How to Make Tamale Pie – Recipe & Pics

Tamale Pie

Cornbread Tamale Pie

Tamale pie: If you don’t know what it is, it’s time to get wise.  When I first suggested it to Brendan, after he brought home some organic ground beef and fresh corn from our local co-op, he had no clue what I was talking about.  He’s now asking for it on almost a weekly basis; it’s just that good.   And really, what’s not to like?  Saucy, spicy ground meat with peppers and onions, topped with a cheesy cornbread crust, sprinkled with freshly chopped cilantro… if your mouth isn’t watering from the description, take a good hard look at my photo (to right).  I bet I know what you’re having for dinner.

The appeals of this dish are many.  Obviously, there’s the flavor, which (like most casseroles) only improves with age.  It’s also very straight-forward to make, and is easily adaptable to whatever you have on hand.  Ground beef, ground bison, ground turkey… it’s all gravy.  Got a can of tomatoes hanging around?  Use it.  Over-ripe tomatoes sitting on your kitchen counter?  Roast and purée them.   Little pieces of cheddar, pepper jack, and manchego in your cheese drawer?  Grate ’em up and toss ’em all in.  I improvise every time I make tamale pie, but for those of you who like a recipe to stick with, I’ve documented last week’s process for you, to help you get started.

Disclaimer: If you’re expecting something that closely resembles tamales, think again.  You can make tamale pie with a more masa-like crust (consisting of cornmeal, water, and salt), but I prefer the cornbread topping.  It allows you to pack more flavor into the dish with the additions of cheese and seasoning, as well as textural contrast with the whole corn kernels.

dividerTamale Pie Recipe

Roasted tomatoes and tomatillos

Roasted tomatoes and tomatillos

  • Ingredients for cheese cornbread (my recipe)
  • 2 lbs ground meat
  • 6 small tomatoes
  • 12 tomatillos
  • 2 red bell peppers
  • 1 onion
  • 4 cloves garlic
  • vegetable oil
  • salt
  • pepper
  • ground chipotle powder
  • ground cinnamon
  • ground cumin
  • dried oregano

Preheat oven to 375ºF.  While the oven is heating, roast your whole corn cob (for cornbread, with husk still on) and tomatoes/tomatillos (tossed with oil, salt and pepper), about 30 minutes.  If you have a gas stove, char your peppers over the open flame, until black all over, and then seal into a plastic bag to sweat.  If not, roast these in the oven as well.  Proceed with cornbread recipe as directed, but instead of using a cast iron skillet, sauté the onion in a large pan so that you can reuse it for cooking your meat, and save yourself an extra dish to wash.  Do not bake the cornbread, simply set aside the batter until your meat is done.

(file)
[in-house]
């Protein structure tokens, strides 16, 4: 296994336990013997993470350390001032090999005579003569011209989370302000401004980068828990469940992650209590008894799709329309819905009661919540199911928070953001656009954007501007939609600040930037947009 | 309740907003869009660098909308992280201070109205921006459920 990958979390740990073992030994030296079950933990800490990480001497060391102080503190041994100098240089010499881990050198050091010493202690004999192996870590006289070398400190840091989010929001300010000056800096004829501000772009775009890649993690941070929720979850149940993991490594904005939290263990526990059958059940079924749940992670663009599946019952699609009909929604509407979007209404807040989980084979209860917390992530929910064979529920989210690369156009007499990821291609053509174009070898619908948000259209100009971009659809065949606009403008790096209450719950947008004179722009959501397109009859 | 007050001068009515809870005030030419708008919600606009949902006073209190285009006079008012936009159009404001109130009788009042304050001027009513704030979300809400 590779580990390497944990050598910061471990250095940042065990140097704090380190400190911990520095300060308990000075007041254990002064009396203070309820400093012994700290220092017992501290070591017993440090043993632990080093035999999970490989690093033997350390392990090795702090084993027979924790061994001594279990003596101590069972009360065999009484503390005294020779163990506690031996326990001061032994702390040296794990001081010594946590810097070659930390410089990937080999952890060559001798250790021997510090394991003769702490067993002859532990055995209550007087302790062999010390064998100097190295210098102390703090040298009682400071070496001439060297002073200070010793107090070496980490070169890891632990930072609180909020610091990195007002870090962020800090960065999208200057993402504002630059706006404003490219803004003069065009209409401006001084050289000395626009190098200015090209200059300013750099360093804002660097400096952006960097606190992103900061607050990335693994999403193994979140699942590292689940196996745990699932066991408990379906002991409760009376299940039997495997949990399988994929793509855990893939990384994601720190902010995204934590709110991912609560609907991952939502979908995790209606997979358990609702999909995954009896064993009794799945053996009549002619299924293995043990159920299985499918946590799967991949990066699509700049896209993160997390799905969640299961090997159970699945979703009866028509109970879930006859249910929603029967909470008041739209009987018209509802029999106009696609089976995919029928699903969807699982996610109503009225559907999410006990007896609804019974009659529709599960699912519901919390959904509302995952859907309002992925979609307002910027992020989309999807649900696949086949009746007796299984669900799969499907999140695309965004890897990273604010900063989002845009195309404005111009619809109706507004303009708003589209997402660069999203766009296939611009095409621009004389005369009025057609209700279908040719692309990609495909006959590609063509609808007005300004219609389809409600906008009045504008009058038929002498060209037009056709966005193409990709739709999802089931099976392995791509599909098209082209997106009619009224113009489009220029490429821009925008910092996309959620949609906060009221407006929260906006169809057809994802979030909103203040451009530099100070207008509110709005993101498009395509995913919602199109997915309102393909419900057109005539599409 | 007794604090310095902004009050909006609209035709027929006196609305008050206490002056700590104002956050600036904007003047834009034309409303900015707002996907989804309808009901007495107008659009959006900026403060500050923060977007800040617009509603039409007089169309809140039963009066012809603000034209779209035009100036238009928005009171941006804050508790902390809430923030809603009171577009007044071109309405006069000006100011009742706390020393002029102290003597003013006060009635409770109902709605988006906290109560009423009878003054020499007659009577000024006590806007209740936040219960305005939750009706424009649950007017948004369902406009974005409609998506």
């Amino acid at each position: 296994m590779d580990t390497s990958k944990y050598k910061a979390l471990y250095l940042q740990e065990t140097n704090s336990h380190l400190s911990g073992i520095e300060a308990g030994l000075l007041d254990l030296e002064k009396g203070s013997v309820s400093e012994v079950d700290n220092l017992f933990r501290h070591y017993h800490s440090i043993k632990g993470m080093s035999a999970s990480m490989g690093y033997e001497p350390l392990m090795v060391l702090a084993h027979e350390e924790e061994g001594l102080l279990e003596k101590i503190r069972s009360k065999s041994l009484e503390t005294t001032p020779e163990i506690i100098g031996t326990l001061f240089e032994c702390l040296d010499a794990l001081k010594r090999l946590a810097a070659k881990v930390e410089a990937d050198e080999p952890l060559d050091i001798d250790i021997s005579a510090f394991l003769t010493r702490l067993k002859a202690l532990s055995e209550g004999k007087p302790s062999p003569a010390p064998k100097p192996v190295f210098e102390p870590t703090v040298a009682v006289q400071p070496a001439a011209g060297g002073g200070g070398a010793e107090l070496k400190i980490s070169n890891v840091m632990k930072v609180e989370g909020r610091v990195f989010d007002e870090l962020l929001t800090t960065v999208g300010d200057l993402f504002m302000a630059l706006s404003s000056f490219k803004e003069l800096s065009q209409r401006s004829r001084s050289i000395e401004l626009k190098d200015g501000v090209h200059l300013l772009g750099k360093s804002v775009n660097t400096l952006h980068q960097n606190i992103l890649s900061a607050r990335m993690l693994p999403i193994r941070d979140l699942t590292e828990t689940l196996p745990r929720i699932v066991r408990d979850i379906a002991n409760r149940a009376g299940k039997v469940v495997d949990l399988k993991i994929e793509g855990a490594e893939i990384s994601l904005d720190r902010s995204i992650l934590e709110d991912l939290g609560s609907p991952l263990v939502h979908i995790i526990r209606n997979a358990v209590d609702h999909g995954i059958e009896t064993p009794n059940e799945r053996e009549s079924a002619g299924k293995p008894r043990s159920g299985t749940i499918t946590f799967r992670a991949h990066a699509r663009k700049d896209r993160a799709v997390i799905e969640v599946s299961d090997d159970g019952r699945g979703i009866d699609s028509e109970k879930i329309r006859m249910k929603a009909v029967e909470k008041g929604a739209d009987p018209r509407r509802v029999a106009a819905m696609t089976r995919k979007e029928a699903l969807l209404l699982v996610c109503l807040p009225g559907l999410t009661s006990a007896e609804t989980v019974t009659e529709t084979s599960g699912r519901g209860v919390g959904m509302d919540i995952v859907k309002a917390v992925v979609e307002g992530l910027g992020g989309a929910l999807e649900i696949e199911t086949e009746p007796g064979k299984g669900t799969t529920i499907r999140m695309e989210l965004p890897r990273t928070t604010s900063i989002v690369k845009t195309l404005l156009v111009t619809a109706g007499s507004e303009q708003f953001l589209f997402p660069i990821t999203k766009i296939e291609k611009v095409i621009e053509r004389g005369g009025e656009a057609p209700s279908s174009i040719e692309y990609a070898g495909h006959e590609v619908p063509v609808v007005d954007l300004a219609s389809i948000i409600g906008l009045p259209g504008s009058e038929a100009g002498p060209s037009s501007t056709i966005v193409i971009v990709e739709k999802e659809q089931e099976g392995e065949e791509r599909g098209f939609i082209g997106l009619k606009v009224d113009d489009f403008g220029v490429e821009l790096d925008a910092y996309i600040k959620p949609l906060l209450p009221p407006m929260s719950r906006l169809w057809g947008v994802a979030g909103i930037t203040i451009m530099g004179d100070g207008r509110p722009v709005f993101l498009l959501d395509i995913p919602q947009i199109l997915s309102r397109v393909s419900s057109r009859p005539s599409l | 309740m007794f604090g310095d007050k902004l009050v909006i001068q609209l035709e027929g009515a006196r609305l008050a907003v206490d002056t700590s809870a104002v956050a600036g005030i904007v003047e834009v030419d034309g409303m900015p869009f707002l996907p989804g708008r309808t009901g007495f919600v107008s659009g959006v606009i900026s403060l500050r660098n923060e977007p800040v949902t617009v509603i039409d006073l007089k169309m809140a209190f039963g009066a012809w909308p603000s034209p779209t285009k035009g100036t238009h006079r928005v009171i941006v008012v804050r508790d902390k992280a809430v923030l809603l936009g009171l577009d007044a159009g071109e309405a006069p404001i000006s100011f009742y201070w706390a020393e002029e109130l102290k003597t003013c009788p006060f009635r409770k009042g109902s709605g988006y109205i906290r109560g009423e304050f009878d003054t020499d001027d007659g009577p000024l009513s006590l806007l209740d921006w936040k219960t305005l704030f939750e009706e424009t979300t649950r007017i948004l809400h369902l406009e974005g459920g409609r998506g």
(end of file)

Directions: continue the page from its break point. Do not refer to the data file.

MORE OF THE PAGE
Salsa

Tomato & tomatillo salsa

Dump your tomatoes and tomatillos into a blender or food processor, along with all their juices, and purée into a smooth salsa.  (Don’t fret about volume looking at the photo to right, we have a mini food processor that was handed down from B’s grandma.)

Next, mince your garlic and dice your second onion.  Reheat the pan with a splash of oil and add your meat, breaking it up with a spatula.  Lightly salt and pepper.  As soon as some of the fat starts to render out of the meat, add the chopped onion and garlic.  Begin adding your  seasonings.  I like a healthy dose of oregano (1-2 Tbsp), a pinch of cinnamon, about 1/2 tsp of cumin, and 1/2 tsp chipotle.  If you like things extra spicy, as Brendan does, throw in a dash or two of your favorite hot sauce.  Of course, this can always be added to taste by each individual after serving.  Add the tomato/tomatillo purée, and leave over low-to-medium heat to simmer while you prep the bell peppers.

Grab that plastic bag with your peppers in it.  The skin should easily come off under cold water, as well as the seeds.  Chop the pepper into chunks and toss into the pan.  (If you roasted your peppers in the oven, clean out the guts and then simply rough-chop them.)  Stick a spoon in and taste the juices, then add additional salt, pepper, and spice to taste.

Assembling tamale pie

Assembling tamale pie

Now, it’s time to assemble.  Spoon your meat into the bottom of a 2-quart casserole dish.  Do not fill more than halfway.  If you have too much, simply set the remainder aside for quesadillas later in the week.  Some sauciness is good, but if not enough of it has cooked off, don’t feel the need to add it all.  The meat should be moist, but not swimming.  Begin spooning the cornbread batter over the top.  It will be very thick, depending on how much cheese you’ve added (I suggest lots).  Once you have all the batter on, you can begin to gently spread and smooth it.

Stick the final product straight in the oven, uncovered, for 30 to 35 minutes until golden brown.  Let sit 10-15 minutes before serving, topped with freshly chopped cilantro!

Tamale Pie

Finished tamale pie

divider

It may sound a little overwhelming for the first-time cook, but once you go through the process once, you’ll see how everything fits together.  And believe me, if it were 10 times harder to make, it would still be worth it.  Personally, I enjoy making everything from scratch, but if you’re more of a semi-homemade kind of cook, you can always substitute canned tomatoes or a jar of salsa for freshly roasted/puréed.  You can use a ready-made Mexican seasoning blend for your meat.  You could even (forgive my shudder) use a boxed cornbread mix.  I’ll try not to judge.  However you end up making it, make it.   Your taste buds will thank us both.

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2 Comments

  1. Oh! This sounds fab! I will definitely be making tamale pie this week. Thanks Maddie!

    Reply
  1. How to Roast Peppers on a Gas Range « Foodies and the Feast

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